If several holes have to be bored, it is convenient to mount the file in the lathe and use a bit of flat hard wood to press up the glass by means of the back rest. A drilling machine, if not too heavy, does very well, and has the advantage of allowing the glass to remain horizontal so that plenty of oil can be kept in the hole.

Use a very slow speed in either case—much slower than would be used for drilling wrought iron. It is essential that the lubricant should flow on to the end of the file very freely, either from a pipette or from the regular oil-feed. If a little chipping where the file pierces the back surface is inadmissible, it is better, on the whole, to finish the bore by hand, using a very taper file. It is not necessary to use a special file for the lathe, for a well-handled file can be chucked very conveniently in a three-jaw chuck by means of the handle.

Mr. Shenstone recommends a lubricant composed of camphor dissolved in turpentine for general purposes. With the object of obtaining some decisive information as to the use of this lubricant, and to settle other points, I made the following experiments. Using an old three-cornered French file, I chipped off the point and adjusted the handle carefully. I also ground out the file marks near the point, without hardening the file in mercury. Using kerosene and turpentine and camphor, I began to bore holes in a hard bit of 3/32 inch window glass.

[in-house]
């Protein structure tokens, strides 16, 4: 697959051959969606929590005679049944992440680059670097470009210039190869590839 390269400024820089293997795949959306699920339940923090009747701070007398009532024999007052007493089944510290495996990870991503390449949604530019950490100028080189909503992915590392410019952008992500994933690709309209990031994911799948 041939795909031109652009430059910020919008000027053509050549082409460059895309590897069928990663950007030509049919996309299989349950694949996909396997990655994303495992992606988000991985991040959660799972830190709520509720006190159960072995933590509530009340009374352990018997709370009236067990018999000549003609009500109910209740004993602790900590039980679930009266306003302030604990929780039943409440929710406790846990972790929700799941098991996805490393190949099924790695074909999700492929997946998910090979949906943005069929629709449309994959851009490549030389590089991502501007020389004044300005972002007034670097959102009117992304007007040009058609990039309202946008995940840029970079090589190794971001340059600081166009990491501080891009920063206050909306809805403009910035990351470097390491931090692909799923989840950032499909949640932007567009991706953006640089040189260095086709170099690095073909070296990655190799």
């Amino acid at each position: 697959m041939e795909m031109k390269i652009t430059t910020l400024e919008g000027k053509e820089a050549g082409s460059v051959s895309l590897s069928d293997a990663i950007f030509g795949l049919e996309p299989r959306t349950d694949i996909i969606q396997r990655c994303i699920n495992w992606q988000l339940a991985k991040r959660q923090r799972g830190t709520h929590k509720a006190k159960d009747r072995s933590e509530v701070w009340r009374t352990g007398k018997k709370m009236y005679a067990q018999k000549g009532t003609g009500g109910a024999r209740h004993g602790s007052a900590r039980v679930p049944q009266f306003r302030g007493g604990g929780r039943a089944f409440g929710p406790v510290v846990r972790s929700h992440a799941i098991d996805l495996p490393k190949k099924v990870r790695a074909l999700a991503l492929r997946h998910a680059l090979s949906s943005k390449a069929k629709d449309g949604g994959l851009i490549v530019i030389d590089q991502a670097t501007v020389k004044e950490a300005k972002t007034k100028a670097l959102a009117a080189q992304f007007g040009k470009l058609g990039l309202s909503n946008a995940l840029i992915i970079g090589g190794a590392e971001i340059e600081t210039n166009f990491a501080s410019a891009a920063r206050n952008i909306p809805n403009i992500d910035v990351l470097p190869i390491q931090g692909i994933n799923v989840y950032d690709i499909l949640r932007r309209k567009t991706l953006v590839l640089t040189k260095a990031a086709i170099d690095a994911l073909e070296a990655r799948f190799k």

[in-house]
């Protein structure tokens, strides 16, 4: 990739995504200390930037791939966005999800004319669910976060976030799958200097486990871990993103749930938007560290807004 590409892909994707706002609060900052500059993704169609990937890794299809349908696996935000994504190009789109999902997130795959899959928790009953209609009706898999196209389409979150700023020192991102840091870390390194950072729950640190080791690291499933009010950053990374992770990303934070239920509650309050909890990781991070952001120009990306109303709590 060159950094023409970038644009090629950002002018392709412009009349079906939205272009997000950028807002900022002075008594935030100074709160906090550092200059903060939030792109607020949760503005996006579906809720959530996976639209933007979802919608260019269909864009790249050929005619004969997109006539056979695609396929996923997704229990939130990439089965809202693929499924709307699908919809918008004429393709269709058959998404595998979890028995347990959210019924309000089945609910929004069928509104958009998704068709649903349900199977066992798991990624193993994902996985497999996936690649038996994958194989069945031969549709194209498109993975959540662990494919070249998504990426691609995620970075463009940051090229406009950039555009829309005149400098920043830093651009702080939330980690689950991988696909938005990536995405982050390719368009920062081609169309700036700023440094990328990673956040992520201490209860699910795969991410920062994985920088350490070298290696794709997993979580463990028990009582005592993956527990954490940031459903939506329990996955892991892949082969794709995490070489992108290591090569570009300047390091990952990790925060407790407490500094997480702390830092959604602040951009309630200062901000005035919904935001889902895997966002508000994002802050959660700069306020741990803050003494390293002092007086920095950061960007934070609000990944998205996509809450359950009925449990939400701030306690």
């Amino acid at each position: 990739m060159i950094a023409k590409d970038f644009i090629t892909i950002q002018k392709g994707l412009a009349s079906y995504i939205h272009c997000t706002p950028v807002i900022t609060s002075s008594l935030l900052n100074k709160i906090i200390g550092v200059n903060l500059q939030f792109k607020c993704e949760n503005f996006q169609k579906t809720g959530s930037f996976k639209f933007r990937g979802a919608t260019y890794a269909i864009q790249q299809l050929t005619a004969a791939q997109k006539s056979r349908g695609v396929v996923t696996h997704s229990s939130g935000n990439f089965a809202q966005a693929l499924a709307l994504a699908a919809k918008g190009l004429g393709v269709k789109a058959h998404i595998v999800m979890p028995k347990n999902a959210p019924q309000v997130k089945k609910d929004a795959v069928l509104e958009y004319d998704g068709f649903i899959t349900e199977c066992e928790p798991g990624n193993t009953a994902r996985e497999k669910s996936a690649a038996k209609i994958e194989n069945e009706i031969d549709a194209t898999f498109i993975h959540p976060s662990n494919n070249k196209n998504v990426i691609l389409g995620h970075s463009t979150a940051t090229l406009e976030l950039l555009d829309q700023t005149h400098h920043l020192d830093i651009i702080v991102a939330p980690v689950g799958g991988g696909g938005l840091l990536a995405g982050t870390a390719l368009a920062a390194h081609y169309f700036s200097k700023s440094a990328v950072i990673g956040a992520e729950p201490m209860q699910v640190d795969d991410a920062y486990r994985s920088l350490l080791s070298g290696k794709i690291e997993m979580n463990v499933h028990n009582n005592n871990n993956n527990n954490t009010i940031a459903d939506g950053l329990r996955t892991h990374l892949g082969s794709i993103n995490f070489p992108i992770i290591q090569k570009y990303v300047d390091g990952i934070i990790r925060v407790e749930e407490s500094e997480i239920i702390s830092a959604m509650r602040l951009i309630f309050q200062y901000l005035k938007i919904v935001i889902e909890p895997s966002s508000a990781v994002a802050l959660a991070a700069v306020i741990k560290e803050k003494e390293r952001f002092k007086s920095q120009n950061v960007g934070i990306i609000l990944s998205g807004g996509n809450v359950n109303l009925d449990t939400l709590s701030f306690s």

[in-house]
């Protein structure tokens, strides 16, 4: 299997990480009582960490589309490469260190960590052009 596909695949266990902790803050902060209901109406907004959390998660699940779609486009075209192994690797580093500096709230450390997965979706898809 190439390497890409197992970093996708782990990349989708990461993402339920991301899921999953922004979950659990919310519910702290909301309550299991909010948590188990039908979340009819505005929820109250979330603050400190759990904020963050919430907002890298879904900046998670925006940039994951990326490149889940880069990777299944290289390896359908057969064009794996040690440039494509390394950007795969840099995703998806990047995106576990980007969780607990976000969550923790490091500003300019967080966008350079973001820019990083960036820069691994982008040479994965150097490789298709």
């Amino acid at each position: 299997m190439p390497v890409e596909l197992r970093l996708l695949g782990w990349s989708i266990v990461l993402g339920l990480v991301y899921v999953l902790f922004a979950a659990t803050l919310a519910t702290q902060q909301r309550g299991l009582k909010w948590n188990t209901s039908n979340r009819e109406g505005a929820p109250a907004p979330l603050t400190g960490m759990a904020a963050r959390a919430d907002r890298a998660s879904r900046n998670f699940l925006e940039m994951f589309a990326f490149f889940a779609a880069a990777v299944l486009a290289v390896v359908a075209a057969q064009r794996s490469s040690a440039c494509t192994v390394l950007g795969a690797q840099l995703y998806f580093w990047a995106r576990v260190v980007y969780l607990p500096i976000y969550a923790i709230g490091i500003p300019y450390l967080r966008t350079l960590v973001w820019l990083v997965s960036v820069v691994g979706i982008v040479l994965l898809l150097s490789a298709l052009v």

Each hole was bored to about one-eighth inch in diameter in four minutes with either lubricant. After hardening the file in mercury and using kerosene, I also required four minutes per hole. After mounting the file in a lathe which had been speeded to turn up brass rods of about one-half-inch diameter, and therefore ran too fast, I required one and a half minutes per hole, and bored them right through, using kerosene. On the whole, I think kerosene does as well as anything, and for filing is, I think, better than the camphor solution. However, I ought to say that the camphor-turpentine compound has probably a good deal to recommend it, for it has survived from long ago. My assistant tells me he has seen his grandfather use it when filing glass.

I beg to acknowledge my indebtedness to Mr. Pye, of the Cambridge Scientific Instrument Company, for showing me in 1886 (by the courtesy of the Company) the file method of glass-boring; it is also described by Faraday in Chemical Manipulation, 1228.